Article abstract: Pirandello revolutionized modern drama by creating innovative plays that explored the nature of drama itself. He created an intellectual drama that redefined the nature of the self and examined in detail the effects of relativity on the human psyche.
On June 28, 1867, in the midst of a cholera epidemic, Luigi Pirandello was born prematurely at Il Caos, in Girgenti, Sicily. He was a fragile, weak, and lonely child. Unable to communicate with his authoritarian father, he felt isolated and turned rebellious. This feeling of isolation became a central theme in his creative work. Pirandello was also influenced by his Sicilian background. Sicily’s hierarchical, almost feudal, society demanded restrictive codes of honor and strict adherence to convention, which led to repressed emotions and acts of violence. This conflict between individual desires and repressive social norms would become a recurring motif in Pirandello’s work.
As a student, Pirandello read classical and Italian literature, and at fifteen he wanted to be a poet. His early poetry already showed his preoccupation with the themes of death and madness. After an unsuccessful venture into his father’s business, he pursued his academic studies at the University of Rome and at the University of Bonn, where he earned a doctorate in philology.
After completing his education, Pirandello returned to Rome and became involved in the literary circle of the realist author Luigi Capuana. He then began to focus on his prose writing and published a collection of his short stories, Amori senza amore (1894; loves without love). In 1893, he began to formulate his artistic credo. He saw modern humanity trapped in a maze and believed that the old social norms were disintegrating, leaving the world in a state of uncertainty.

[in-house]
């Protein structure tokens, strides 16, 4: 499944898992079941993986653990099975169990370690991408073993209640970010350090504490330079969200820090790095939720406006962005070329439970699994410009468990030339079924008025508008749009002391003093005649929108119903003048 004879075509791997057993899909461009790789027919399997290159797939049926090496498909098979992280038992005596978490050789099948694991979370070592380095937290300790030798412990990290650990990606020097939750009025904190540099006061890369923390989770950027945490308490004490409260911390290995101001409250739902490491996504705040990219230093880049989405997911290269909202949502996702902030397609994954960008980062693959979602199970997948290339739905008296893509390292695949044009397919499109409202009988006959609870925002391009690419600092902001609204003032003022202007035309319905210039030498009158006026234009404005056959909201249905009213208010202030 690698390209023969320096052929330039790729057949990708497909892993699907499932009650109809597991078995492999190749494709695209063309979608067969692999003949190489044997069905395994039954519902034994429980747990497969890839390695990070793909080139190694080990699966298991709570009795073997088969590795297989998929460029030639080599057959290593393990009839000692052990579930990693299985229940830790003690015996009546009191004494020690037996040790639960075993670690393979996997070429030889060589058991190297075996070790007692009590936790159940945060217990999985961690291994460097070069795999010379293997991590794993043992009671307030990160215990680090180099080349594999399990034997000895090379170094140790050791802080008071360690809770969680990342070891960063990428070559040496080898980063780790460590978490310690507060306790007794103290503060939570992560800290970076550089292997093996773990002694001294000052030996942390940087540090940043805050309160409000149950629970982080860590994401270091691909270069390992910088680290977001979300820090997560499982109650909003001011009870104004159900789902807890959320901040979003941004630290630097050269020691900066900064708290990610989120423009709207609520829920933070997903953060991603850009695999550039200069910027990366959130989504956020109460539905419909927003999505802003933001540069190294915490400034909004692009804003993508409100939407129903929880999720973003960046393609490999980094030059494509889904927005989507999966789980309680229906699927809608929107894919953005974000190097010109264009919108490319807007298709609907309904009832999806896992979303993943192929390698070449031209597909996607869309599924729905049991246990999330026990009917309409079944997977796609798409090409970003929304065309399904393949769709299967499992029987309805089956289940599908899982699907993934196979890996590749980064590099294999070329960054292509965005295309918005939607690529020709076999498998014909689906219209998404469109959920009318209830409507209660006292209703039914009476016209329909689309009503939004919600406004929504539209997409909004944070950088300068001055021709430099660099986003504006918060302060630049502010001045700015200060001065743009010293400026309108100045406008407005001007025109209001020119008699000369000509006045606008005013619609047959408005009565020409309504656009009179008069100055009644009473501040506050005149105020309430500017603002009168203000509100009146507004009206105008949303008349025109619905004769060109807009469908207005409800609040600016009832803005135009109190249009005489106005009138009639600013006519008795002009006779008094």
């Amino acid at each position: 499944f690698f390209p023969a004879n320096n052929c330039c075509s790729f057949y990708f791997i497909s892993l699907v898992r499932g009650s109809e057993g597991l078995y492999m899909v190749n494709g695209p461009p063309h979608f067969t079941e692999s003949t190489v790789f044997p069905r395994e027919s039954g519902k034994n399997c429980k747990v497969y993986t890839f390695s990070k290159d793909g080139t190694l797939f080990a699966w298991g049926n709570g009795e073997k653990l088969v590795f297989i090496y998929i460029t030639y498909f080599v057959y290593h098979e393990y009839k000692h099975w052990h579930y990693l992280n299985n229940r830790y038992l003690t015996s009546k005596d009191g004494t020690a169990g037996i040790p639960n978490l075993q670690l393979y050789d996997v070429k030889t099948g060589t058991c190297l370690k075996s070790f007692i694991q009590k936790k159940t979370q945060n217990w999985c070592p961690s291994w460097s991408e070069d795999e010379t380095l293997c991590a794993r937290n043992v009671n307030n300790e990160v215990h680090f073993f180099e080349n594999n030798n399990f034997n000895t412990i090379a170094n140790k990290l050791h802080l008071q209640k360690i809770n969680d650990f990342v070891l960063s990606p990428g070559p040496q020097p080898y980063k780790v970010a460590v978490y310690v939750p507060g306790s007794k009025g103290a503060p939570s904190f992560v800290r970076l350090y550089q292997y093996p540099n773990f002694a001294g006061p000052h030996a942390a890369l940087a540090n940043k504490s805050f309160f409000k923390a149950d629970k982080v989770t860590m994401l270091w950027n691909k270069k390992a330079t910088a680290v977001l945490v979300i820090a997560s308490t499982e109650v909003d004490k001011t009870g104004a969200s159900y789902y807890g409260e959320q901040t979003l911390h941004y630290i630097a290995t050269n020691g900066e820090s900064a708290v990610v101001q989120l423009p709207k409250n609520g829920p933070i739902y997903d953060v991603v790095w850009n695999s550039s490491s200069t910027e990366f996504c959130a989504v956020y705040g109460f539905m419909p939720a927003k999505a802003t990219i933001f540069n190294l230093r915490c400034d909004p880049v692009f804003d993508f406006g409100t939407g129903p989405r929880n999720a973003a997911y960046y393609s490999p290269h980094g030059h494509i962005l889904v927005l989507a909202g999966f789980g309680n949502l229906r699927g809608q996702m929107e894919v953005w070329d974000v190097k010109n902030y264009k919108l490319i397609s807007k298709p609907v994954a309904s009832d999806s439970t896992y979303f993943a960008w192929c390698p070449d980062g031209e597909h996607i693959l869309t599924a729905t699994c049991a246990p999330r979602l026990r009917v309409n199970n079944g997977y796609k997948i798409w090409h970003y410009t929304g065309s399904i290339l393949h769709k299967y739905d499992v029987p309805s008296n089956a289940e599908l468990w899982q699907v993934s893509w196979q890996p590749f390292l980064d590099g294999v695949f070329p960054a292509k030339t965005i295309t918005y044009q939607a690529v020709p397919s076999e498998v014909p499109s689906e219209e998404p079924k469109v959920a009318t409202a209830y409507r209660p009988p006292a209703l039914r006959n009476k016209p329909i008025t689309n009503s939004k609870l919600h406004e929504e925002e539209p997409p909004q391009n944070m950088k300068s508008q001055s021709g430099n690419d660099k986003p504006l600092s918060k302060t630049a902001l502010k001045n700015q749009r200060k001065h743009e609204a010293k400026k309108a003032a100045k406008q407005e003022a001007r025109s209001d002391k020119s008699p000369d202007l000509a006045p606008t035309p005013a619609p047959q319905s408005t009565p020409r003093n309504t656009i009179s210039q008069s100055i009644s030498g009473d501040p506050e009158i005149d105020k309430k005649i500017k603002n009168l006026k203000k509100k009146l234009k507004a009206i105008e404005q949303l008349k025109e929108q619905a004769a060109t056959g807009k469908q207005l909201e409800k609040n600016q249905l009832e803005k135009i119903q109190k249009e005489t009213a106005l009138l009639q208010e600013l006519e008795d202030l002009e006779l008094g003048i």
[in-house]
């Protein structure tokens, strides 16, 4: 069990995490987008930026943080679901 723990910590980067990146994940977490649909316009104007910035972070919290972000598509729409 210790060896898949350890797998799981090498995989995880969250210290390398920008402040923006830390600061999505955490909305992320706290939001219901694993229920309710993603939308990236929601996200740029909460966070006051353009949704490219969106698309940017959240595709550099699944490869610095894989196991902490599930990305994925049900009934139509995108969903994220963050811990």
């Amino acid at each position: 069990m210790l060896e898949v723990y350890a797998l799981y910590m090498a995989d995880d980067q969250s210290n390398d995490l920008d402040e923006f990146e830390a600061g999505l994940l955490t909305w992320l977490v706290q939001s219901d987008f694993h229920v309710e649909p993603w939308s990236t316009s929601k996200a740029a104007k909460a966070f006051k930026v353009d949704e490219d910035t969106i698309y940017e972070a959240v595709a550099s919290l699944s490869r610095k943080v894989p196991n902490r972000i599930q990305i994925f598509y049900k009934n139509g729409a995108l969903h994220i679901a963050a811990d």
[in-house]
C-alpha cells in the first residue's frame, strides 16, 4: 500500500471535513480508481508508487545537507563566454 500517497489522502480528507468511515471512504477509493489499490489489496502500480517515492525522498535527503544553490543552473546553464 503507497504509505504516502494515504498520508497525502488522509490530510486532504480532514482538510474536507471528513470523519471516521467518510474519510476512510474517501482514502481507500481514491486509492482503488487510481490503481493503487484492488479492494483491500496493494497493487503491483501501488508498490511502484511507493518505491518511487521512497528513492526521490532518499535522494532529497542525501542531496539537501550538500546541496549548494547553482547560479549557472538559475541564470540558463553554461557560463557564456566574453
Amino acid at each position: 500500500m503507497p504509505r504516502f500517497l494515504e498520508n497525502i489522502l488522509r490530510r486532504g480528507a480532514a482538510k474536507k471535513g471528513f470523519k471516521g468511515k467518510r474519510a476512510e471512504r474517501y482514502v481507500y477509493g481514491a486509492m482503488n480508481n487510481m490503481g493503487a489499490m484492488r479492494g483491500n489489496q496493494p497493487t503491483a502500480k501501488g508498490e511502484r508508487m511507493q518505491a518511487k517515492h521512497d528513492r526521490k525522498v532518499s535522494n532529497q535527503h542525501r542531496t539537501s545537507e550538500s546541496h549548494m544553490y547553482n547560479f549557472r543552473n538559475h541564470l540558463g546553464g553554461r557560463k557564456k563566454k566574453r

At twenty-six, Pirandello entered into an arranged marriage with Antonietta Portulana, the daughter of his father’s business partner and a woman he hardly knew. Four years later, he began teaching in Rome at the Instituto Superiore Magistero, a teacher’s college for women. In 1903, his father’s sulfur mine was destroyed in a flood, leaving the family bankrupt. Distraught by these events, his wife was stricken by hysterical paralysis and later went insane. She became obsessively jealous, tried to stab Pirandello, and accused him of incest with his daughter. After many years of torment, he finally put her in a clinic in 1919. From living with a madwoman, he learned that reality was a matter of perception and that in the eyes of his demented wife, he could become many different people. These experiences would influence his writing.
Pirandello soon began to establish himself as a noted writer of short stories, novels, and most significantly, dramas. With his novel Il fu Mattia Pascal (1904; The Late Mattia Pascal, 1923), he gained recognition both within Italy and abroad. In the novel, he shows how the modern individual tries both to escape the conventional roles placed on him and to free himself from social restraints. The attempt is a failure. Mattia, an insignificant, unheroic man, always questioning his own actions, finds out that he cannot exist outside the bounds of society, nor can he return to a role he once had.
In Si gira . . . (1916; Shoot, The Notebooks of Serafino Gubbio, Cinematograph Operator, 1926), Pirandello continues to treat the themes of alienation and loss of identity. In this novel, he uses the diary form to trace the fragmented impressions of a cameraman who tries to become a detached recorder of the lives of glamorous movie stars. In Uno, nessuno centomila (1925; One, None, and a Hundred Thousand, 1933), he foreshadows the modernist novel. The work is composed of long interior monologues, lengthy self-reflexive digressions, and an unreliable narrator who cannot certify what he has seen.
Throughout his career, Pirandello continued to publish short stories, 233 in all. He had planned to do twenty-four volumes but...
(The entire section is 3,063 words.)